[Editor’s note: This is a guest post from Jonathan McMillan, who has published the book The End of Banking: Money, Credit and the Digital Revolution. The book explains why a financial system without banking is both possible and desirable in the digital age. The article is part of a two-part series. The first article explained why marketplace lending is disadvantaged in the current regulatory framework. The opinions expressed in this article are the author’s own.]
To ensure their survival in the long run, marketplace lenders have to tackle the privileges of banking institutions – such as government guarantees and the access to Federal Reserve liquidity. We made this point in a previous article. But what specific changes should the industry propagate to create a sustainable and fair regulatory environment for the financial system?
The Obvious Option: End the Unfair Advantage
The most obvious solution is to simply ban government guarantees and prohibit the Federal Reserve to provide emergency liquidity. Prominent libertarian politicians advocate this solution. Should the marketplace lending industry befriend the Tea-Party movement, demand to end the Fed, and pledge to throw the head of Treasury into jail if he bails out another banking institution?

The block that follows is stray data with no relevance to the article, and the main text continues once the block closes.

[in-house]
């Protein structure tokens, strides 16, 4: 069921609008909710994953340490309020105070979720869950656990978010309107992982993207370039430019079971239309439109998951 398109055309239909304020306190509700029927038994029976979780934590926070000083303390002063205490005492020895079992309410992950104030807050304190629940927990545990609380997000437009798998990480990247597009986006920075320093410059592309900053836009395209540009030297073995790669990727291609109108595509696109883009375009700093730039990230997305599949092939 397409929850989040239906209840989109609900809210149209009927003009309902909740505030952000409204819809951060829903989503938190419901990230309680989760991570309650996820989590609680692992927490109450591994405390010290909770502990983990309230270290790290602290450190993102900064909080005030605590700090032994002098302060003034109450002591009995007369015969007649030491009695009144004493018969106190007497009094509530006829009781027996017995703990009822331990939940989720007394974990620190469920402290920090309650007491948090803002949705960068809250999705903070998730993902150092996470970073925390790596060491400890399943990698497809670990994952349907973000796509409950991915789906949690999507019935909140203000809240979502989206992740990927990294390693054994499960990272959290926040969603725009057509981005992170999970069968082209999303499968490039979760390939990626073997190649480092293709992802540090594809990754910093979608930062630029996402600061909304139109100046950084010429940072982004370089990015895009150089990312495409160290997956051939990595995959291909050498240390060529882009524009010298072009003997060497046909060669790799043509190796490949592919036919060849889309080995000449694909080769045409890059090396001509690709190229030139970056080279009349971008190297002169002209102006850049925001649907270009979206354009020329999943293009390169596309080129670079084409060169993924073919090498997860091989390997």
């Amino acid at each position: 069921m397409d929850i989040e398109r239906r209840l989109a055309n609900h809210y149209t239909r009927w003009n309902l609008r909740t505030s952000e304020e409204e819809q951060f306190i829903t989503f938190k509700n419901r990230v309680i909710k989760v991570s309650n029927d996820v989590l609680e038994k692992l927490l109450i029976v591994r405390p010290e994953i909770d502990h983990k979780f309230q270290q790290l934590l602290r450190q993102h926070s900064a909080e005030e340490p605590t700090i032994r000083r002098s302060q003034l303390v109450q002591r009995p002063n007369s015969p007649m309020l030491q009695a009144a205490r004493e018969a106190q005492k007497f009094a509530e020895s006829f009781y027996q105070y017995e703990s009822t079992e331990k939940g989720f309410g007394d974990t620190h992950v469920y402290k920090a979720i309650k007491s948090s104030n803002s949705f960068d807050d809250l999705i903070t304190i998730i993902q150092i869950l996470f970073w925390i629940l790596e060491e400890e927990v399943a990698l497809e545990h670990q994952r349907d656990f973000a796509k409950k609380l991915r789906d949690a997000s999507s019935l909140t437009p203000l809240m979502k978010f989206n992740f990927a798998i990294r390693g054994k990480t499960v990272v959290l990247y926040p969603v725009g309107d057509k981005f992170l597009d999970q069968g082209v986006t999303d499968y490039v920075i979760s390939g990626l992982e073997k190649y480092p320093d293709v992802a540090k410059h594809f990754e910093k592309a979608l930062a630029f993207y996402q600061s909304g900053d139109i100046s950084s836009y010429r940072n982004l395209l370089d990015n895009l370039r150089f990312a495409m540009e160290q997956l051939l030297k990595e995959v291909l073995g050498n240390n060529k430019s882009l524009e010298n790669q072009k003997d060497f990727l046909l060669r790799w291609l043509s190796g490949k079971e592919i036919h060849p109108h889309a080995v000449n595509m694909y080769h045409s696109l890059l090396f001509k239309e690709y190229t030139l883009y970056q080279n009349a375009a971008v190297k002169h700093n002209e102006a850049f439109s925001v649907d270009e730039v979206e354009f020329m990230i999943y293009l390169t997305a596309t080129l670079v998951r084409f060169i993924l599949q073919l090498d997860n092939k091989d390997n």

In some cases, such as this one, the obvious solution is not the right one. The current financial system is vulnerable to unpredictable chain reactions. Just think about the repercussions of the bankruptcy of Lehman Brothers. Could you stick to a pledge not to bail out financial institutions if it means that the whole system goes bust, implying millions of people to lose their jobs and homes?
The government can only remove the unfair advantages for incumbent banking institutions if the financial system is immunized against these destructive chain reactions. Even the former chairman of the Fed, and the current chairwoman from the International Monetary Fund acknowledge that the too-big-to-fail problem has not been solved – despite many new banking regulations. We have to take another angle on enabling a modern and stable financial system.